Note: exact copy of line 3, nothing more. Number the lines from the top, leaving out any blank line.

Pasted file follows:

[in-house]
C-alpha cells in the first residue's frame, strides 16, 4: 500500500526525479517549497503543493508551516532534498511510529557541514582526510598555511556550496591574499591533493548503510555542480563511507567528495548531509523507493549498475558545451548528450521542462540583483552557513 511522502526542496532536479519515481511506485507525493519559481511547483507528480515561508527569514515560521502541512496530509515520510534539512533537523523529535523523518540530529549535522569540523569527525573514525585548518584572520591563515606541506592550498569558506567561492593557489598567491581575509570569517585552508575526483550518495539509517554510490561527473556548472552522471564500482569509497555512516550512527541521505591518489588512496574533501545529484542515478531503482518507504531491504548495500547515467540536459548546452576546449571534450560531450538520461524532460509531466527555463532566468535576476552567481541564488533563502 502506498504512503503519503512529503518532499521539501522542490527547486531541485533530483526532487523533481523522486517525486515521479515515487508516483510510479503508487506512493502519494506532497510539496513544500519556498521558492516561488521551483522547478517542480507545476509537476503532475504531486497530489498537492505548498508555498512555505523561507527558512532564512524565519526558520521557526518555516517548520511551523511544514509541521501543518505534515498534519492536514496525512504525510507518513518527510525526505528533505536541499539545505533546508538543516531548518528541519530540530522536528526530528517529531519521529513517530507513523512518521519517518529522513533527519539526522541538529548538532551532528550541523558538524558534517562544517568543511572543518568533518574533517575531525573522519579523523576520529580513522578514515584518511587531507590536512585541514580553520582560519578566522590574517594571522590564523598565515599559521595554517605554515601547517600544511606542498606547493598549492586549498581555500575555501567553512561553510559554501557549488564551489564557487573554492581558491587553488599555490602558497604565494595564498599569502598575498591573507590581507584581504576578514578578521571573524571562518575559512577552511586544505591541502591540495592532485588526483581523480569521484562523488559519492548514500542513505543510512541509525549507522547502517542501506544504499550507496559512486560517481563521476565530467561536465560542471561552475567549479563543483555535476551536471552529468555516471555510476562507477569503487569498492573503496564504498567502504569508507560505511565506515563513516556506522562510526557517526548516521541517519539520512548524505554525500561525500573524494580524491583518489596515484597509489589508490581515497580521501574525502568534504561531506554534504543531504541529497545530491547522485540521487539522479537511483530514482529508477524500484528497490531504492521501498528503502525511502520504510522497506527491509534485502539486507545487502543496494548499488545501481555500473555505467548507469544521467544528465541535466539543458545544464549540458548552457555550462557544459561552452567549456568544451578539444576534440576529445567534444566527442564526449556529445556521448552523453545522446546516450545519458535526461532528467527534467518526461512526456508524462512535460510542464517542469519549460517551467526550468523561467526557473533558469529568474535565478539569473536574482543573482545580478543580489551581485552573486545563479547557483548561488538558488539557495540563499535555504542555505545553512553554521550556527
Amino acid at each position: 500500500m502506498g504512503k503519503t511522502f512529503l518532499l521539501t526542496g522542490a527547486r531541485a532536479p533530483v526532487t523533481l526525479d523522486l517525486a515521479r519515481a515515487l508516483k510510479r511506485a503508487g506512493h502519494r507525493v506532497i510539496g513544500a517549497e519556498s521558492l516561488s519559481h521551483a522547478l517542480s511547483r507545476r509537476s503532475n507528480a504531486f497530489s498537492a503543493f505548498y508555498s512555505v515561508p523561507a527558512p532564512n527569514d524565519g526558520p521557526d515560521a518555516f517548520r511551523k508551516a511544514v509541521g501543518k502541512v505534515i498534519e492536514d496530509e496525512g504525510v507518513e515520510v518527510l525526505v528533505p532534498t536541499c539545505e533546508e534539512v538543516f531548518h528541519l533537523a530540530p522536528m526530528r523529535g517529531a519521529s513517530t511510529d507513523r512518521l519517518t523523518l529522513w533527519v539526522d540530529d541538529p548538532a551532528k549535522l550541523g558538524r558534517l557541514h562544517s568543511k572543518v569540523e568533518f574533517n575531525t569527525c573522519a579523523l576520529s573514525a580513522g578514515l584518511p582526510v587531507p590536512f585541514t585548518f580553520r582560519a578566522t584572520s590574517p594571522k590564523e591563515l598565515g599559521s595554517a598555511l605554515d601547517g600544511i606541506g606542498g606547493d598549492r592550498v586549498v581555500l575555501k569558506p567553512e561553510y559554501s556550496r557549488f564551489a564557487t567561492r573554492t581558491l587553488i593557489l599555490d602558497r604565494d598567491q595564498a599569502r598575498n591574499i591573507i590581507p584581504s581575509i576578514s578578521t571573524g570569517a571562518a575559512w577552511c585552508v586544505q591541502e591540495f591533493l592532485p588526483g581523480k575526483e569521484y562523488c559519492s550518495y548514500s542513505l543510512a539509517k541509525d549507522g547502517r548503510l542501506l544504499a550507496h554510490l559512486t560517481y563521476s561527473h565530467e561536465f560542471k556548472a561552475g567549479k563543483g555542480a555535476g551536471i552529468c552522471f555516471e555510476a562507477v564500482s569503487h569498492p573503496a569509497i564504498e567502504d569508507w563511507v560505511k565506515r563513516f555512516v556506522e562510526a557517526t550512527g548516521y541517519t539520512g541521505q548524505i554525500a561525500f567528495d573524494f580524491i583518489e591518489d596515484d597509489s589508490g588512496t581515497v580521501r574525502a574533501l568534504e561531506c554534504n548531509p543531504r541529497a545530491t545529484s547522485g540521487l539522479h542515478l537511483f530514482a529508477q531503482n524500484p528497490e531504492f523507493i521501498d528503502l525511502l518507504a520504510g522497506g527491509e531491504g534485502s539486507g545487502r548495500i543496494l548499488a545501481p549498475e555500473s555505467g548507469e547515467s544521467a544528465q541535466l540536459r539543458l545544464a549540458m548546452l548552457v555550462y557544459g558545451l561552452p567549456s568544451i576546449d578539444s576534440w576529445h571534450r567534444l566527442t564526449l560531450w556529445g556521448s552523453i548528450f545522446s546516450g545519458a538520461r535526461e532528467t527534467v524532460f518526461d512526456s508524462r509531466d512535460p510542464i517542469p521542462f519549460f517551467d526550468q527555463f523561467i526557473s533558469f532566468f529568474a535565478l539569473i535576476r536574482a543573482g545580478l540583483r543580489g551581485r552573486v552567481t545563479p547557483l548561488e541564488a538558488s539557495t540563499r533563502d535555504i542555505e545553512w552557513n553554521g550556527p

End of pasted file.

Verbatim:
Amino acid at each position: 500500500m502506498g504512503k503519503t511522502f512529503l518532499l521539501t526542496g522542490a527547486r531541485a532536479p533530483v526532487t523533481l526525479d523522486l517525486a515521479r519515481a515515487l508516483k510510479r511506485a503508487g506512493h502519494r507525493v506532497i510539496g513544500a517549497e519556498s521558492l516561488s519559481h521551483a522547478l517542480s511547483r507545476r509537476s503532475n507528480a504531486f497530489s498537492a503543493f505548498y508555498s512555505v515561508p523561507a527558512p532564512n527569514d524565519g526558520p521557526d515560521a518555516f517548520r511551523k508551516a511544514v509541521g501543518k502541512v505534515i498534519e492536514d496530509e496525512g504525510v507518513e515520510v518527510l525526505v528533505p532534498t536541499c539545505e533546508e534539512v538543516f531548518h528541519l533537523a530540530p522536528m526530528r523529535g517529531a519521529s513517530t511510529d507513523r512518521l519517518t523523518l529522513w533527519v539526522d540530529d541538529p548538532a551532528k549535522l550541523g558538524r558534517l557541514h562544517s568543511k572543518v569540523e568533518f574533517n575531525t569527525c573522519a579523523l576520529s573514525a580513522g578514515l584518511p582526510v587531507p590536512f585541514t585548518f580553520r582560519a578566522t584572520s590574517p594571522k590564523e591563515l598565515g599559521s595554517a598555511l605554515d601547517g600544511i606541506g606542498g606547493d598549492r592550498v586549498v581555500l575555501k569558506p567553512e561553510y559554501s556550496r557549488f564551489a564557487t567561492r573554492t581558491l587553488i593557489l599555490d602558497r604565494d598567491q595564498a599569502r598575498n591574499i591573507i590581507p584581504s581575509i576578514s578578521t571573524g570569517a571562518a575559512w577552511c585552508v586544505q591541502e591540495f591533493l592532485p588526483g581523480k575526483e569521484y562523488c559519492s550518495y548514500s542513505l543510512a539509517k541509525d549507522g547502517r548503510l542501506l544504499a550507496h554510490l559512486t560517481y563521476s561527473h565530467e561536465f560542471k556548472a561552475g567549479k563543483g555542480a555535476g551536471i552529468c552522471f555516471e555510476a562507477v564500482s569503487h569498492p573503496a569509497i564504498e567502504d569508507w563511507v560505511k565506515r563513516f555512516v556506522e562510526a557517526t550512527g548516521y541517519t539520512g541521505q548524505i554525500a561525500f567528495d573524494f580524491i583518489e591518489d596515484d597509489s589508490g588512496t581515497v580521501r574525502a574533501l568534504e561531506c554534504n548531509p543531504r541529497a545530491t545529484s547522485g540521487l539522479h542515478l537511483f530514482a529508477q531503482n524500484p528497490e531504492f523507493i521501498d528503502l525511502l518507504a520504510g522497506g527491509e531491504g534485502s539486507g545487502r548495500i543496494l548499488a545501481p549498475e555500473s555505467g548507469e547515467s544521467a544528465q541535466l540536459r539543458l545544464a549540458m548546452l548552457v555550462y557544459g558545451l561552452p567549456s568544451i576546449d578539444s576534440w576529445h571534450r567534444l566527442t564526449l560531450w556529445g556521448s552523453i548528450f545522446s546516450g545519458a538520461r535526461e532528467t527534467v524532460f518526461d512526456s508524462r509531466d512535460p510542464i517542469p521542462f519549460f517551467d526550468q527555463f523561467i526557473s533558469f532566468f529568474a535565478l539569473i535576476r536574482a543573482g545580478l540583483r543580489g551581485r552573486v552567481t545563479p547557483l548561488e541564488a538558488s539557495t540563499r533563502d535555504i542555505e545553512w552557513n553554521g550556527p